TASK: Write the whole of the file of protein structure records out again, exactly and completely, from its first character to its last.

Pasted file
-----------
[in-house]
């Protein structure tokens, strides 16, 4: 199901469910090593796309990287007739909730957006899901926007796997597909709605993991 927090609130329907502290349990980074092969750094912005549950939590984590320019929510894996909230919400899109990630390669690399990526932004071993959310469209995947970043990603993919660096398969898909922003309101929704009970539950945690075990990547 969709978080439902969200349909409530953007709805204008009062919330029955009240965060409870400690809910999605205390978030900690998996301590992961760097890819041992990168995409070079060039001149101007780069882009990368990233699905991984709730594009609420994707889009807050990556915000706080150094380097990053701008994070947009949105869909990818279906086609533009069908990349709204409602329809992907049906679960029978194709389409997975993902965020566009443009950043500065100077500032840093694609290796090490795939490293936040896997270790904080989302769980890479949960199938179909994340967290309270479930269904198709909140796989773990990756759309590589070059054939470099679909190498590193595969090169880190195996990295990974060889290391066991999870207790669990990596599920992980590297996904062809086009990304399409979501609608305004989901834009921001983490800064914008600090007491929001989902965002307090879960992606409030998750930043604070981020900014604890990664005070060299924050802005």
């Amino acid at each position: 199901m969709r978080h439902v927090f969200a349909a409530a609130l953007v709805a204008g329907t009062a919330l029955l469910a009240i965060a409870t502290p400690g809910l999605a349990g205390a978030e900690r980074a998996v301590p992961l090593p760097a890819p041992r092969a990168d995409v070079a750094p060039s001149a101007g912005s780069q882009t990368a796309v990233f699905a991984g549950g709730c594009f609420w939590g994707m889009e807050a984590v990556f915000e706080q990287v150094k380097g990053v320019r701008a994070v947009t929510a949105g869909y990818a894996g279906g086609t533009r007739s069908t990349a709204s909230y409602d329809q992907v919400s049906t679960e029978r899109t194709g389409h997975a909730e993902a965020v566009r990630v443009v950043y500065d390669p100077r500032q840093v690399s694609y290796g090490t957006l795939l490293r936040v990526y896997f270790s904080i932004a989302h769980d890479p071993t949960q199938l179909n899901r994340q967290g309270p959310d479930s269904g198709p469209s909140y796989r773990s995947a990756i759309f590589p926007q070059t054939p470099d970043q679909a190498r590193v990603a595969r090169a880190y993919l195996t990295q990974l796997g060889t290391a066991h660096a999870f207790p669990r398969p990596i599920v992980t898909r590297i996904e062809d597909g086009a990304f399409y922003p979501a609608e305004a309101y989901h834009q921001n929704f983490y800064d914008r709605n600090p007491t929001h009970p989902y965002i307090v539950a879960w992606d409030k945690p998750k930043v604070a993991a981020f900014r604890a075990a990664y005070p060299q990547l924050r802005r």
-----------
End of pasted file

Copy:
[in-house]
């Protein structure tokens, strides 16, 4: 199901469910090593796309990287007739909730957006899901926007796997597909709605993991 927090609130329907502290349990980074092969750094912005549950939590984590320019929510894996909230919400899109990630390669690399990526932004071993959310469209995947970043990603993919660096398969898909922003309101929704009970539950945690075990990547 969709978080439902969200349909409530953007709805204008009062919330029955009240965060409870400690809910999605205390978030900690998996301590992961760097890819041992990168995409070079060039001149101007780069882009990368990233699905991984709730594009609420994707889009807050990556915000706080150094380097990053701008994070947009949105869909990818279906086609533009069908990349709204409602329809992907049906679960029978194709389409997975993902965020566009443009950043500065100077500032840093694609290796090490795939490293936040896997270790904080989302769980890479949960199938179909994340967290309270479930269904198709909140796989773990990756759309590589070059054939470099679909190498590193595969090169880190195996990295990974060889290391066991999870207790669990990596599920992980590297996904062809086009990304399409979501609608305004989901834009921001983490800064914008600090007491929001989902965002307090879960992606409030998750930043604070981020900014604890990664005070060299924050802005």
């Amino acid at each position: 199901m969709r978080h439902v927090f969200a349909a409530a609130l953007v709805a204008g329907t009062a919330l029955l469910a009240i965060a409870t502290p400690g809910l999605a349990g205390a978030e900690r980074a998996v301590p992961l090593p760097a890819p041992r092969a990168d995409v070079a750094p060039s001149a101007g912005s780069q882009t990368a796309v990233f699905a991984g549950g709730c594009f609420w939590g994707m889009e807050a984590v990556f915000e706080q990287v150094k380097g990053v320019r701008a994070v947009t929510a949105g869909y990818a894996g279906g086609t533009r007739s069908t990349a709204s909230y409602d329809q992907v919400s049906t679960e029978r899109t194709g389409h997975a909730e993902a965020v566009r990630v443009v950043y500065d390669p100077r500032q840093v690399s694609y290796g090490t957006l795939l490293r936040v990526y896997f270790s904080i932004a989302h769980d890479p071993t949960q199938l179909n899901r994340q967290g309270p959310d479930s269904g198709p469209s909140y796989r773990s995947a990756i759309f590589p926007q070059t054939p470099d970043q679909a190498r590193v990603a595969r090169a880190y993919l195996t990295q990974l796997g060889t290391a066991h660096a999870f207790p669990r398969p990596i599920v992980t898909r590297i996904e062809d597909g086009a990304f399409y922003p979501a609608e305004a309101y989901h834009q921001n929704f983490y800064d914008r709605n600090p007491t929001h009970p989902y965002i307090v539950a879960w992606d409030k945690p998750k930043v604070a993991a981020f900014r604890a075990a990664y005070p060299q990547l924050r802005r």